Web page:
After holding home-buyers as financial creditors as per the Insolvency and Bankruptcy Code (IBC), in January 2021, the Supreme Court ruled that home-buyers, with a decree obtained from the real estate regulatory authority (RERA), cannot be treated differently from other allottees and financial creditors.
In an order issued earlier this month, the SC bench of Justice S Ravindra Bhat and Justice Aravind Kumar says, "It is only home buyers that can approach and seek remedies under RERA – no others. In such circumstances, to treat a particular segment of that class differently for the purposes of another enactment, on the ground that one or some of them had elected to take back the deposits together with such interest as ordered by the competent authority, would be highly inequitable."
"The resolution professional's (RP's) view appears to be that once an allottee seeks remedies under RERA and opts for return of money in terms of the order made in her favour, it is not open for her to be treated in the class of home buyer. This Court is unpersuaded by the submission. In any case, the distinction made by the RP is artificial, it amounts to 'hyper-classification' and falls afoul of Article 14. Therefore, such an interpretation cannot be countenanced," the order says.
The apex court concurred with observations by the national company law tribunal (NCLT) in the Natwar Agrawal (HUF) case that an allottee in a real estate project, who subsequently becomes a decree-holder under the RERA Act, continues to be a creditor in the class of home-buyers.
The case is related to an order passed by the national company law appellate tribunal (NCLAT), which ruled that as a beneficiary of a decree by the Uttar Pradesh (UP) RERA, the order of the RP of Bulland Buildtech Pvt Ltd proposing that they be treated differently from other home buyers allottees, does not call for interference.
Aggrieved by the delay in the completion of the project, the home-buyers approached UP RERA, which, by its orders, upheld this entitlement to refund amounts deposited by the home-buyers, together with interest. Meanwhile, proceedings under the IBC were initiated against Bulland Buildtech.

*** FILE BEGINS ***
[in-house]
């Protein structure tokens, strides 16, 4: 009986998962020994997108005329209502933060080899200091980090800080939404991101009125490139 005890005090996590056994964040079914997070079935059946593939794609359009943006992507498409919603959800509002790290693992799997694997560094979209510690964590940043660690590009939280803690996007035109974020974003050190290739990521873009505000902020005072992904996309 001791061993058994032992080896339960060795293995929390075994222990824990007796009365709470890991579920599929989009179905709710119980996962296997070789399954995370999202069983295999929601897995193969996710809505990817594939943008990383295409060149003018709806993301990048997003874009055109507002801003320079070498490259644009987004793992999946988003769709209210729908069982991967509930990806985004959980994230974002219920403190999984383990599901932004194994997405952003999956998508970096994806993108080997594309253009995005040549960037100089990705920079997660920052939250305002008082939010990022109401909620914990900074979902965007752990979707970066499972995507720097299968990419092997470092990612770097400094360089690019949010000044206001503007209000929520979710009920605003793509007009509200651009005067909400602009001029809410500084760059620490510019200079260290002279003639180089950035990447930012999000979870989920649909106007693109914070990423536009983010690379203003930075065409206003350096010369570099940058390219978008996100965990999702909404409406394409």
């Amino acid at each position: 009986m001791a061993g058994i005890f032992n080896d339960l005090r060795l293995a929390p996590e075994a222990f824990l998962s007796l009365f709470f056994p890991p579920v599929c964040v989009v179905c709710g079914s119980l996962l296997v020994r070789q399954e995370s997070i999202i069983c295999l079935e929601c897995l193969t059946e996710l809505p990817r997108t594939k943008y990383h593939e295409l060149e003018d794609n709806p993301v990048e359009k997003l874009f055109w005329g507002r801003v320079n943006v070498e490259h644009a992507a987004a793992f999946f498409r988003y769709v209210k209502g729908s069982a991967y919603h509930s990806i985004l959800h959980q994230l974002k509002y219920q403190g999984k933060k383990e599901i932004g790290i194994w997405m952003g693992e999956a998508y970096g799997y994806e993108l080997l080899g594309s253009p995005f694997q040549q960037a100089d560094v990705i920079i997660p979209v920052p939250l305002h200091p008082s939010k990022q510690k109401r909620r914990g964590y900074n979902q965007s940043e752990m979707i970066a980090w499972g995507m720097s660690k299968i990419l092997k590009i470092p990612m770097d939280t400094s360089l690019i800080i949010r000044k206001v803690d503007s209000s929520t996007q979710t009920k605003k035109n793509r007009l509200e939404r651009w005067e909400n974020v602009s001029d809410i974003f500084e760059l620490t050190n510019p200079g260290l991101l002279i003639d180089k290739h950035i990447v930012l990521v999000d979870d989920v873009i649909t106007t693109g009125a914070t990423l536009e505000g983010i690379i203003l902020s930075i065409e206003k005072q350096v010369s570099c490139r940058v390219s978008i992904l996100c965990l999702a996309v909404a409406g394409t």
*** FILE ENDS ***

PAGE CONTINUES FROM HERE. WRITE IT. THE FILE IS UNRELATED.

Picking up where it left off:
After due consultation by the committee of creditors (CoC), a resolution plan was presented to the NCLT. In the plan, a distinction was made between home-buyers who had opted or elected for other remedies, such as applying before the RERA and having secured orders in their favour, and those who did not do so.
Home buyers who did not approach authorities under RERA were given the benefit of 50% better terms than those who approached RERA or decree holders.
The home-buyers felt aggrieved by the resolution plan. However, their applications were rejected by the adjudicating authority. Their appeals, too, were unsuccessful. Consequently, they approached the apex court.
Advocate Abhimanyu Bhandari, representing the home-buyers, argued that having regard to the definition of financial debt in Section 5(8)(f) of IBC, which was amended in 2018, after which home buyer allottees in real estate projects also fell within the broad description of financial creditors, a distinction cannot be made between one set of such home buyer allottees and another.
On the other hand, advocate Gunjesh Ranjan, appearing for Debashis Nanda, the RP, resisted the appeal and contented that the home-buyers cannot be permitted to secure two benefits. "Having approached the UP RERA, they fell into a different sub-class of home buyers, who were entitled to specified amounts and, therefore, were unsecured creditors, as compared with allottees who had not invoked RERA remedies. Such home buyers relinquished their rights under Section 18 of the RERA Act."
The bench of justice Bhat and justice Kumar observed that, with the introduction of the explanation, home buyers and allottees of real estate projects were included in the class of 'financial creditors' because financial debt is owed to them. "On a plain reading of Section 5 (8)(f) no distinction is per se made out between different classes of financial creditors for the purposes of drawing a resolution plan. Consequently, the reasoning of the Mumbai Bench of NCLT in the Natwar Agrawal (HUF) case is correct in the opinion of this Court."
"Home-buyers are declared as financial creditors within the meaning of Section 5(8)(f) and entitled to be treated as such along with other home-buyers or financial creditors for the resolution plan, awaiting final de-cision before the adjudicating authority," the apex court says.
After holding home-buyers as financial creditors as per the IBC, the Supreme Court in January 2021 accepted an amendment in the IBC as constitutionally valid, which requires no less than 100 or 10% of home-buyers to initiate insolvency against builders or developers. Under the IBC amendment passed by Parliament in March 2020, a single home-buyer is barred from approaching the NCLT under Section 7 of the IBC.